Liquidity Noose Tightens On The Bond Market- Here’s Why Stocks Are Next

Treasury auction demand has risen along with supply recently but bond prices keep falling and yields keep rising. Why? Because buyers must liquidate bonds in the secondary market to raise the cash to buy new issues. That’s just one sign of the tightening liquidity noose that is strangling the markets. There are more. Here’s what they are, and why you must pay heed.

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Lee Adler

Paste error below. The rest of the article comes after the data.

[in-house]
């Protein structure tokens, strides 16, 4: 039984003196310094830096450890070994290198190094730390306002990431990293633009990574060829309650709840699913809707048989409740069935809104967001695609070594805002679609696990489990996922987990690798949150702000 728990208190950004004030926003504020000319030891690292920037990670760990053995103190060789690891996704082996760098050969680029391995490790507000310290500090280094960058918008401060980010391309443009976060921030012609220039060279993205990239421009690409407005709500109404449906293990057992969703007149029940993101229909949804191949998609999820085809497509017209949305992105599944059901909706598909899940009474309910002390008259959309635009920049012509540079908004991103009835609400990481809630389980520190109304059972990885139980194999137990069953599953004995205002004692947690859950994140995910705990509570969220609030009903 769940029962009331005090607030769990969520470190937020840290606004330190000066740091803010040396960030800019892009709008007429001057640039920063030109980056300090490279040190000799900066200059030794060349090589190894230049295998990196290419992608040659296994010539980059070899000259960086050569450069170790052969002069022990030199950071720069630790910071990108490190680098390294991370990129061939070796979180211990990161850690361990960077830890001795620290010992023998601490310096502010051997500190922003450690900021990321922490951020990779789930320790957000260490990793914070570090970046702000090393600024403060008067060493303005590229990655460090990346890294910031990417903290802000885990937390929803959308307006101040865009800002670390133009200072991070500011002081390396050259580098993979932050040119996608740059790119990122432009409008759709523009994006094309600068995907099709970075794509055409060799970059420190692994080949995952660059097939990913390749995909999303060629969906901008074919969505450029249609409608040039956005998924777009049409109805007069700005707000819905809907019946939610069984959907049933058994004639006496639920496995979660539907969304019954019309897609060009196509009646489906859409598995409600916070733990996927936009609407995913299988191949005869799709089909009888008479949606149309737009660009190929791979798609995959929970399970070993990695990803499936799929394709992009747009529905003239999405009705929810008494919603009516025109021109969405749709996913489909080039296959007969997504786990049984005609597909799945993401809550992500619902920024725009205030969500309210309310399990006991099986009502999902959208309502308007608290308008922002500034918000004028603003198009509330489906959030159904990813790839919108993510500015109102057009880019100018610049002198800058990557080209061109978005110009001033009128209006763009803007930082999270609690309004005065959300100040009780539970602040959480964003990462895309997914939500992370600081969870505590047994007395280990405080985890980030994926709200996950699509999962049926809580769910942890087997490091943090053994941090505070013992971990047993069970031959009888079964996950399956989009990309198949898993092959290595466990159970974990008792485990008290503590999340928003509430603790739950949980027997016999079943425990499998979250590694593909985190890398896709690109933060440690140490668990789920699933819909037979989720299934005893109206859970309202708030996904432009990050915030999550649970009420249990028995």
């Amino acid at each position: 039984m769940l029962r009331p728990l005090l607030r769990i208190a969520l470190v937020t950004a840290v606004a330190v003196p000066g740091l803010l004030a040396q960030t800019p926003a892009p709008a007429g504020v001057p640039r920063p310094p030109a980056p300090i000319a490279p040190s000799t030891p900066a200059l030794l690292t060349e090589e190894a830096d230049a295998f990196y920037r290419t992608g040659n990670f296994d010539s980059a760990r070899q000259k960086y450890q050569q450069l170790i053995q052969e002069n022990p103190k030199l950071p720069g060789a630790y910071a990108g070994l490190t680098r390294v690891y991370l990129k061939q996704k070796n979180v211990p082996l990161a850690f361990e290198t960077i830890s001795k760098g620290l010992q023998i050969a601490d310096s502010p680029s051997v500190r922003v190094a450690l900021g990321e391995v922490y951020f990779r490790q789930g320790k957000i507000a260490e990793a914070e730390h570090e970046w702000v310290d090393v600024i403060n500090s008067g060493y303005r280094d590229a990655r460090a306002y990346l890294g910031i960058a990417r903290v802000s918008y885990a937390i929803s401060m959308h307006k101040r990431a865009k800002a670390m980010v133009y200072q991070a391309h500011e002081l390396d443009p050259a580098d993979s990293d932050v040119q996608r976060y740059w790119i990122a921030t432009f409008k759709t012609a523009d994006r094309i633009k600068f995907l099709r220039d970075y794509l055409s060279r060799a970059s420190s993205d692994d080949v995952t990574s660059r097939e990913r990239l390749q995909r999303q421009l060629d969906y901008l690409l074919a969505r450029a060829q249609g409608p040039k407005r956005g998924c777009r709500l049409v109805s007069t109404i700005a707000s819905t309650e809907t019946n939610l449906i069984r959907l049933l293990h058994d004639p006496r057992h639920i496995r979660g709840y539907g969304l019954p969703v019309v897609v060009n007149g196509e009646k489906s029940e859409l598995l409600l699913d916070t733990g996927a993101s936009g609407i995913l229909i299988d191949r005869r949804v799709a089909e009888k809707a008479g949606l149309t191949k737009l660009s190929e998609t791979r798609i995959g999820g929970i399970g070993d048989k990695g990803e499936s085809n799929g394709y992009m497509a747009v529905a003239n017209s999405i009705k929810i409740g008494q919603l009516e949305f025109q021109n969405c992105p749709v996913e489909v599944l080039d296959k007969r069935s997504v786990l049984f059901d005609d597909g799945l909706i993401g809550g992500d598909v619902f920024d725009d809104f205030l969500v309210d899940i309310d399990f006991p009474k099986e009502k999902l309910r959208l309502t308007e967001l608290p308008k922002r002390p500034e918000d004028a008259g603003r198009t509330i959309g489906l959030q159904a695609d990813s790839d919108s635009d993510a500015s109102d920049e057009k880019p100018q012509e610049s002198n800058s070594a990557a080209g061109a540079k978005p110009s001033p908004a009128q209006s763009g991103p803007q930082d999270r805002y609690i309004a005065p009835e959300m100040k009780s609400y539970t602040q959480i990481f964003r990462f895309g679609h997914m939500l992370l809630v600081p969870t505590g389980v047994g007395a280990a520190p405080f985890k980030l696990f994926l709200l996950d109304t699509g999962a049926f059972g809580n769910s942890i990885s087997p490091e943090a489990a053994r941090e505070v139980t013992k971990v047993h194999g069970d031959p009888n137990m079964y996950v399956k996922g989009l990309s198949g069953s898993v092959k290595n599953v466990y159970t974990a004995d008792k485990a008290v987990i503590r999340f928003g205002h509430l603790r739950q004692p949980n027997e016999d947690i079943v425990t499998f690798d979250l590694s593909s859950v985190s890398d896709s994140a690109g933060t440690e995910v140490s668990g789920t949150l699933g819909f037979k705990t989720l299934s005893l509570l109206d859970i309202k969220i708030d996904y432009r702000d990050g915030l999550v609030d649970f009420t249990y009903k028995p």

I’ve been publishing The Wall Street Examiner and its predecessor since October 2000. I also provide analysis and charts for David Stockman's Contra Corner which I developed for Mr. Stockman. I’ve had a wide variety of finance related jobs in the past 44 years, including a stint on Wall Street in both analytical and sales capacities. Prior to starting the Wall Street Examiner I worked as a commercial real estate appraiser in Florida for 15 years. I also worked in the residential mortgage and real estate businesses in parts of the 1970s and 80s. I have been charting stocks and markets and doing analytical work since I was a teenager. My perspective is not of the Ivory Tower. It is from having my boots on the ground and in the trenches of the industries that I analyze and write about today. 

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